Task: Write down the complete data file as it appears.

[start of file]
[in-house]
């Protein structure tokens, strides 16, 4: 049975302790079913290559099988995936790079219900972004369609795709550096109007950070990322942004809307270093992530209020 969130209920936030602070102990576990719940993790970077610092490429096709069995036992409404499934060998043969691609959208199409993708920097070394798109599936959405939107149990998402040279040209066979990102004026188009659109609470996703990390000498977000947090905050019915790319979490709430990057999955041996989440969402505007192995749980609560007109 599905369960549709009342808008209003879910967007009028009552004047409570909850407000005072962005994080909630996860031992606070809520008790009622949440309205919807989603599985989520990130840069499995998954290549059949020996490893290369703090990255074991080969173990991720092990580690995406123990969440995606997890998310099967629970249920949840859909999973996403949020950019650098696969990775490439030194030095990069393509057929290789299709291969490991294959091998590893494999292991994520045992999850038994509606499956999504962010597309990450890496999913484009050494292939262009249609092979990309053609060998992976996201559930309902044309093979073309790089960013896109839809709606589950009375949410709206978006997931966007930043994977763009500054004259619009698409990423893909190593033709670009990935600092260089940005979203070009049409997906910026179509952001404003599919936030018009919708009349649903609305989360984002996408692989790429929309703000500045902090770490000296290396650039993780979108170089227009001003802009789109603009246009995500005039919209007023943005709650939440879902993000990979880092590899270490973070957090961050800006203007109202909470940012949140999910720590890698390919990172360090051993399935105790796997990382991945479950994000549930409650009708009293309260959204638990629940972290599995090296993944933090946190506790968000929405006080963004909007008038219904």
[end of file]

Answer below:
[in-house]
């Protein structure tokens, strides 16, 4: 049975302790079913290559099988995936790079219900972004369609795709550096109007950070990322942004809307270093992530209020 969130209920936030602070102990576990719940993790970077610092490429096709069995036992409404499934060998043969691609959208199409993708920097070394798109599936959405939107149990998402040279040209066979990102004026188009659109609470996703990390000498977000947090905050019915790319979490709430990057999955041996989440969402505007192995749980609560007109 599905369960549709009342808008209003879910967007009028009552004047409570909850407000005072962005994080909630996860031992606070809520008790009622949440309205919807989603599985989520990130840069499995998954290549059949020996490893290369703090990255074991080969173990991720092990580690995406123990969440995606997890998310099967629970249920949840859909999973996403949020950019650098696969990775490439030194030095990069393509057929290789299709291969490991294959091998590893494999292991994520045992999850038994509606499956999504962010597309990450890496999913484009050494292939262009249609092979990309053609060998992976996201559930309902044309093979073309790089960013896109839809709606589950009375949410709206978006997931966007930043994977763009500054004259619009698409990423893909190593033709670009990935600092260089940005979203070009049409997906910026179509952001404003599919936030018009919708009349649903609305989360984002996408692989790429929309703000500045902090770490000296290396650039993780979108170089227009001003802009789109603009246009995500005039919209007023943005709650939440879902993000990979880092590899270490973070957090961050800006203007109202909470940012949140999910720590890698390919990172360090051993399935105790796997990382991945479950994000549930409650009708009293309260959204638990629940972290599995090296993944933090946190506790968000929405006080963004909007008038219904």